BT will remove mobile data charges for an online learning hub as internet companies are forced to work to stop unequal access to the internet.
It is just the latest measure intended to ease problems associated with coronavirus lockdowns, schools shutting and education moving largely to the internet.
Internet companies are traditionally discouraged from offering preferential treatment to certain websites, under the principle of net neutrality.
But since the most recent lockdown forced much schooling to go online, and concerns emerged that the changes could leave poorer students unable to access materials, a number of internet companies have made certain websites or services exempt from quotas.
The move will mean customers on EE, BT Mobile and Plusnet Mobile will have free, unlimited access to the Oak National Academy and its educational content.
Last week, BT confirmed it was working with the BBC to remove data charges for accessing BBC Bitesize content in response to calls for internet providers to do more to help support school children and their families who have been forced into remote learning by lockdown measures.
Oak National Academy is a UK Government-backed virtual school which was launched during lockdown last year as a learning hub for teachers and pupils.
Marc Allera, chief executive of the BT Group’s consumer division, said the telecoms giant was asking Scottish, Welsh and Northern Irish administrations to each nominate an online resource the company would look to zero-rate.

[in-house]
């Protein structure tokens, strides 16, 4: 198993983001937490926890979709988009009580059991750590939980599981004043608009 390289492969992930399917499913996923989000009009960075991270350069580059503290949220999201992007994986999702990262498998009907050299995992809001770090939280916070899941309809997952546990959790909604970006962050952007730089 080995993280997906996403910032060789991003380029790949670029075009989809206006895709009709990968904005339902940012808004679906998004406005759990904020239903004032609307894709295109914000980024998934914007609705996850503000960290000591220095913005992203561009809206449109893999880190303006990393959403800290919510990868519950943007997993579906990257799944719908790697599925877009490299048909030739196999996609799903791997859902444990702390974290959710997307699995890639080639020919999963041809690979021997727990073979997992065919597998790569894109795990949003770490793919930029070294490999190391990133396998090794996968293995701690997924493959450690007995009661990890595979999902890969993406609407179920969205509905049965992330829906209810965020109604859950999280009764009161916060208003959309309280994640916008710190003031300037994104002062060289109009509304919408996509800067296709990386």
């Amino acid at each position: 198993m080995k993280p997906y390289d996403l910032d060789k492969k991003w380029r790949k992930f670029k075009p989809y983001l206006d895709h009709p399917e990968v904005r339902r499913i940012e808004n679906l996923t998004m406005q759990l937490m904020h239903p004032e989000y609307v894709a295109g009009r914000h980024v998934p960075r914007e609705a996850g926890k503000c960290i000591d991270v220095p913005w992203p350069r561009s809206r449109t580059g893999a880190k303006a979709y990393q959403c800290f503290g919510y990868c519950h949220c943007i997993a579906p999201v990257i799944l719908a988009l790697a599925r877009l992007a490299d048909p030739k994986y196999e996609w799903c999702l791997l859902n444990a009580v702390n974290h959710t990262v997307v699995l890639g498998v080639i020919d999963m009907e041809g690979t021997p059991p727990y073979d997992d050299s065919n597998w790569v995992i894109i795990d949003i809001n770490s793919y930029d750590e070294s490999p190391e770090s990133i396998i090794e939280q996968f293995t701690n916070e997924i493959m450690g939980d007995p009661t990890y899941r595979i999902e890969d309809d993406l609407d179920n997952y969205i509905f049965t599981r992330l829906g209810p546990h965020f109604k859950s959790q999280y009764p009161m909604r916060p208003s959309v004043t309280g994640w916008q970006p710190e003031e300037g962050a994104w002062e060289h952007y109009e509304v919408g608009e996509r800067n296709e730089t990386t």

“We’re rapidly boosting our ‘Lockdown Learning’ support scheme by zero-rating access to BBC Bitesize and now Oak National Academy for all our mobile customers,” he said.
“Our inclusive support package means families that need it most can get help to keep learning, with unlimited data, free access to our five million WiFi hotspots and now free access to the two most popular educational resources.
“And to make sure that we are keeping children across the whole of the UK connected, we’re also asking ministers in Wales, Scotland and NI to work with us on offering unlimited data for eligible customers, as well as potential zero-rating of other regionalised educational resources.”
In the wake of lockdown and the majority of pupils moving to remote learning, tech companies have been urged to do more to support disadvantaged families who lack access to a reliable internet connection or devices on which children can study.
In response, the Department for Education (DfE) has launched a scheme to provide laptops and tablets to pupils in need, while network operators have moved to offer free mobile data to those who need it.
BT said its zero-rating of educational content would continue until schools reopen across the UK.
Additional reporting by Press Association